Wednesday, May 12th, 2010
“My family started in the grocery business in D.C. My great-grandfather came here in 1918, just two days after World War I ended. He opened a grocery store in Trinidad. My grandmother was a bookkeeper, and my grandfather sold milk and eggs at the market. My father was always very proud of being born in Washington and his roots here. I grew up with a strong awareness of local history and an attachment to the places and people here.
Washington has grown into one of the most educated and affluent Jewish communities in the country.
“I used to work as an international tax lawyer for the IRS. I loved it, but one day when I was walking home, I thought that these multinationals and all of their tax problems are so divorced from everyday life. I always knew that I wanted to do something that was going to make our community a better place. Ever since I was a kid, I was interested in historic buildings, the environment, and creating a sense of place. When I started to volunteer at the Jewish Historical Society of Greater Washington in 1993, things just clicked. A year later, the curator told me that the executive director was going to retire and I should apply. There were a number of people applying and I didn’t think that I would get it. But, at the age of 35, I became executive director. Since coming on, I have been working to build a strong sense of pride in our Jewish community and history in Washington and help build bridges to the wider community.
“The Jewish population was always small here compared to other places. The Jewish community started to form in D.C. around the 1840’s. By community, I mean 20 families of around 400 Jews who came in through the ports in New York, Boston, and Baltimore. The presence of the government helped lure additional people. Until World War I, we only had about 2,000 Jews in Washington. Later, the number of Jews grew dramatically, as a lot of Jews came here to work for the New Deal or the newly-formed government agencies. Now, Washington has grown into one of the most educated and affluent Jewish communities in the country.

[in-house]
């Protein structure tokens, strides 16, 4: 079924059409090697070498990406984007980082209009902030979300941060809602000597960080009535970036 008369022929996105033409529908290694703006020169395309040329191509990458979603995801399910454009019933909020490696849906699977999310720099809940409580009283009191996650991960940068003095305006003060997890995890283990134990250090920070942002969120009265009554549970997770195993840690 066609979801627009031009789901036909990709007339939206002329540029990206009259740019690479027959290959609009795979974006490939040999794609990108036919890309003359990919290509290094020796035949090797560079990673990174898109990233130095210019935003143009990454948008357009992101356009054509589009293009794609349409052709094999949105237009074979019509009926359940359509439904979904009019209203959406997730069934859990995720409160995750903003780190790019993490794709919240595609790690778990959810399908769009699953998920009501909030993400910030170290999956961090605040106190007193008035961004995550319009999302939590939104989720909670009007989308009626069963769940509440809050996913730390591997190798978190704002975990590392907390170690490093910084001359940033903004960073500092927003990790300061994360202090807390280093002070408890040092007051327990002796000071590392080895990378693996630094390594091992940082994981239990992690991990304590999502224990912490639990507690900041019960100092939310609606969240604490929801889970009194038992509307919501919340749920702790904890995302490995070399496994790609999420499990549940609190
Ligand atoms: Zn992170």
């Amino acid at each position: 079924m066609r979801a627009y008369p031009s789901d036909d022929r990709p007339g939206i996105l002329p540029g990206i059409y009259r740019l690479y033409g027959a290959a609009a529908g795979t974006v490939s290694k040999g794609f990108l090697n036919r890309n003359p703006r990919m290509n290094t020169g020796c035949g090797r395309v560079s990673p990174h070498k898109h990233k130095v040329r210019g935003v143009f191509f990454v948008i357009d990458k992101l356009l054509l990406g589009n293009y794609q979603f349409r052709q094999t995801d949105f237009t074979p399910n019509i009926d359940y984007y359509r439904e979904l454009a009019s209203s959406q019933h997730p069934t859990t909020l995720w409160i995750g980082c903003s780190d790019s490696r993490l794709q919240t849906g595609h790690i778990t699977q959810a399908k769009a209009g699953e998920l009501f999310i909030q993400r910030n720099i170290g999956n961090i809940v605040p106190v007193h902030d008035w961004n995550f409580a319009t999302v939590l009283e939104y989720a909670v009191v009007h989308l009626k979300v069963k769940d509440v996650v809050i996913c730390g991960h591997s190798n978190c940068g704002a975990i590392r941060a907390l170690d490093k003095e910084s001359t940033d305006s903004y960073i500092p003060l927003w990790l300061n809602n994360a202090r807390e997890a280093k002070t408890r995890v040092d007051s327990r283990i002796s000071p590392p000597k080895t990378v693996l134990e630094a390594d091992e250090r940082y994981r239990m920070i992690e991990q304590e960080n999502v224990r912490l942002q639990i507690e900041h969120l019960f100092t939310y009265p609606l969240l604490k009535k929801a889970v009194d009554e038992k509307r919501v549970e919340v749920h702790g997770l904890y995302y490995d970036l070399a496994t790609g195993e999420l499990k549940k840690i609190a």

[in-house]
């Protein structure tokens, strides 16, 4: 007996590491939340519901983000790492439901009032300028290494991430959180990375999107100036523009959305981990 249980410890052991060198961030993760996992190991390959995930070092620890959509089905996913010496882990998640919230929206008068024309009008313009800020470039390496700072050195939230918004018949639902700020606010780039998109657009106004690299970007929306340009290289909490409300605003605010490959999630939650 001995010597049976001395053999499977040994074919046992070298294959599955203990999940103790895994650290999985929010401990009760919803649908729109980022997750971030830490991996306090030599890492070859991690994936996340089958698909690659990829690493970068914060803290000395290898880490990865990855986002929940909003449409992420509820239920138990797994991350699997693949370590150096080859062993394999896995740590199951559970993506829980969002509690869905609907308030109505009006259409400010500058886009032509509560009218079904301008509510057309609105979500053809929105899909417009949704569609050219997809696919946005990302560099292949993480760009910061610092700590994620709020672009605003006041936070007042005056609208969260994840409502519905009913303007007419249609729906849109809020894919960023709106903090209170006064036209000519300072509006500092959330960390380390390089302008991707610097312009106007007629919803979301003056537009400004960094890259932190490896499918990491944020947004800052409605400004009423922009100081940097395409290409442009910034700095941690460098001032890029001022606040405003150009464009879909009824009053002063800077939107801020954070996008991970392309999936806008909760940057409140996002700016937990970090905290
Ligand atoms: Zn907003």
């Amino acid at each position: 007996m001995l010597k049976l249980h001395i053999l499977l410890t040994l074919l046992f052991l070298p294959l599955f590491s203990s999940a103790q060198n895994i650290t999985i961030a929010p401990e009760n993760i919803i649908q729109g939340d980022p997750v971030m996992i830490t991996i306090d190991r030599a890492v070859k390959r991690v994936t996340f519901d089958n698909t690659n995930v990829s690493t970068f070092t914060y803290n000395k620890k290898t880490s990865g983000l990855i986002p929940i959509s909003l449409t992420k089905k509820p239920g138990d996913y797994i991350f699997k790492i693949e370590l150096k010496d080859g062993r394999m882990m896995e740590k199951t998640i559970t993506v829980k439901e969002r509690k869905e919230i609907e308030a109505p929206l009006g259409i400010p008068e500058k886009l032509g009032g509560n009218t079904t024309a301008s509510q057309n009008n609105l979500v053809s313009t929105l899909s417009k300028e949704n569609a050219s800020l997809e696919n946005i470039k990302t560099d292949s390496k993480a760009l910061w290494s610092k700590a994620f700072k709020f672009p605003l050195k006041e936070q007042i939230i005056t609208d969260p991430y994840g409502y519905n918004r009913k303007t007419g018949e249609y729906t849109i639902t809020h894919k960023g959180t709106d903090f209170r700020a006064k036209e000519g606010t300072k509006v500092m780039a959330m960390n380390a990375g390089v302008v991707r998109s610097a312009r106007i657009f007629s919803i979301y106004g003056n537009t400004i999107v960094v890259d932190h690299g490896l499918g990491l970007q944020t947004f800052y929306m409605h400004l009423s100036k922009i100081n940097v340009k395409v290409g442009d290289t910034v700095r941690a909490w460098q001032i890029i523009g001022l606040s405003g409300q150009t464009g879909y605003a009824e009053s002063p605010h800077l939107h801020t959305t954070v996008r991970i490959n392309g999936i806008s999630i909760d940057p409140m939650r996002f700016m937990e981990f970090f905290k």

“Jews have lived in all four corners of this city. While there were neighborhood enclaves, there was not one particular Jewish neighborhood in Washington that had all of the Jewish life. Jews largely spread to the thoroughfares, where they could open shops. In NW, it was 7th Street. In SW, it was along 4 1/2 Street, which isn’t there anymore because of the urban renewal. Jews were also on H Street, NE, and in Anacostia. These were mostly mom-and-pop stores, but a number of the smaller shops ended up becoming department stores like Lansburgh’s, Saks, Hechts, and King’s Palace.
“In the 1920’s, Jews started to move uptown to Petworth, Shepherd Park, and Silver Spring. As more and more Jews were living uptown, many of the synagogues left downtown – specifically I St between 5th and 8th Streets where there was a synagogue on practically ever corner – for bigger spaces and to be closer to their congregants. In the 1950’s, that is when the commercial area on 7th Street started to go into decline. Things got much worse after the riots. After that, people were not coming downtown, as they were afraid. In 1969, many of the remaining Jewish groups, mainly the Jewish Community Center (JCC), the Hebrew Home, and the Jewish Social Service Agency, moved out of the city to Rockville. For them, it may have seemed like the clear choice because the Jewish community was largely uptown.
“Because there has been a real push to make D.C. more of a livable city in recent years, that has helped to reestablish some of the important historical Jewish sites in the city. Who would have dreamt that in 1997, the JCC would buy back their building on 16th and Q Street and there would be a downtown JCC again. Moving forward, I would love to see more of an emphasis on arts and culture in the Jewish community here. You look at places like New York, which has a dedicated Jewish museum, and Toronto, where the Jewish Federation has a vice president for culture. We are working to be able to do those kinds of things for the community here.”
Laura Cohen Apelbaum is the executive director of the Jewish Historical Society of Greater Washington.